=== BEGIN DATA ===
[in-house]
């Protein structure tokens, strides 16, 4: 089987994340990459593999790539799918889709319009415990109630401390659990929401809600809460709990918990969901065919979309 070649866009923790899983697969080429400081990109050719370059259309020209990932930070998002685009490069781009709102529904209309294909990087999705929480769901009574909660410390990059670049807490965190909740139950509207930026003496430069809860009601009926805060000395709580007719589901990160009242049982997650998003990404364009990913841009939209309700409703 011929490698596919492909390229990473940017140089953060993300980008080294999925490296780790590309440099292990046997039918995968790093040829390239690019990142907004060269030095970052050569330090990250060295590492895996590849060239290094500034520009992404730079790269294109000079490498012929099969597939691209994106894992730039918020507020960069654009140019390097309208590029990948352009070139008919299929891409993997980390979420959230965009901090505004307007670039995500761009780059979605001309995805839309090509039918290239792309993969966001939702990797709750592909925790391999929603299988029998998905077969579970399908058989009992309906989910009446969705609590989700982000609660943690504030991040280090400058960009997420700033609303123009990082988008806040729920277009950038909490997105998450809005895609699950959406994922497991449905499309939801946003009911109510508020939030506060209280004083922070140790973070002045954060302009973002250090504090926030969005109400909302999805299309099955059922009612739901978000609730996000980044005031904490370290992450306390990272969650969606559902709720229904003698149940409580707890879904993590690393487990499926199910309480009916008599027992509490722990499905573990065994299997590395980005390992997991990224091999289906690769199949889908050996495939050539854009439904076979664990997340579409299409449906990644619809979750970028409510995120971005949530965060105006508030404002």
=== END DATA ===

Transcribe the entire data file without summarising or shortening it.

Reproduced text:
[in-house]
């Protein structure tokens, strides 16, 4: 089987994340990459593999790539799918889709319009415990109630401390659990929401809600809460709990918990969901065919979309 070649866009923790899983697969080429400081990109050719370059259309020209990932930070998002685009490069781009709102529904209309294909990087999705929480769901009574909660410390990059670049807490965190909740139950509207930026003496430069809860009601009926805060000395709580007719589901990160009242049982997650998003990404364009990913841009939209309700409703 011929490698596919492909390229990473940017140089953060993300980008080294999925490296780790590309440099292990046997039918995968790093040829390239690019990142907004060269030095970052050569330090990250060295590492895996590849060239290094500034520009992404730079790269294109000079490498012929099969597939691209994106894992730039918020507020960069654009140019390097309208590029990948352009070139008919299929891409993997980390979420959230965009901090505004307007670039995500761009780059979605001309995805839309090509039918290239792309993969966001939702990797709750592909925790391999929603299988029998998905077969579970399908058989009992309906989910009446969705609590989700982000609660943690504030991040280090400058960009997420700033609303123009990082988008806040729920277009950038909490997105998450809005895609699950959406994922497991449905499309939801946003009911109510508020939030506060209280004083922070140790973070002045954060302009973002250090504090926030969005109400909302999805299309099955059922009612739901978000609730996000980044005031904490370290992450306390990272969650969606559902709720229904003698149940409580707890879904993590690393487990499926199910309480009916008599027992509490722990499905573990065994299997590395980005390992997991990224091999289906690769199949889908050996495939050539854009439904076979664990997340579409299409449906990644619809979750970028409510995120971005949530965060105006508030404002």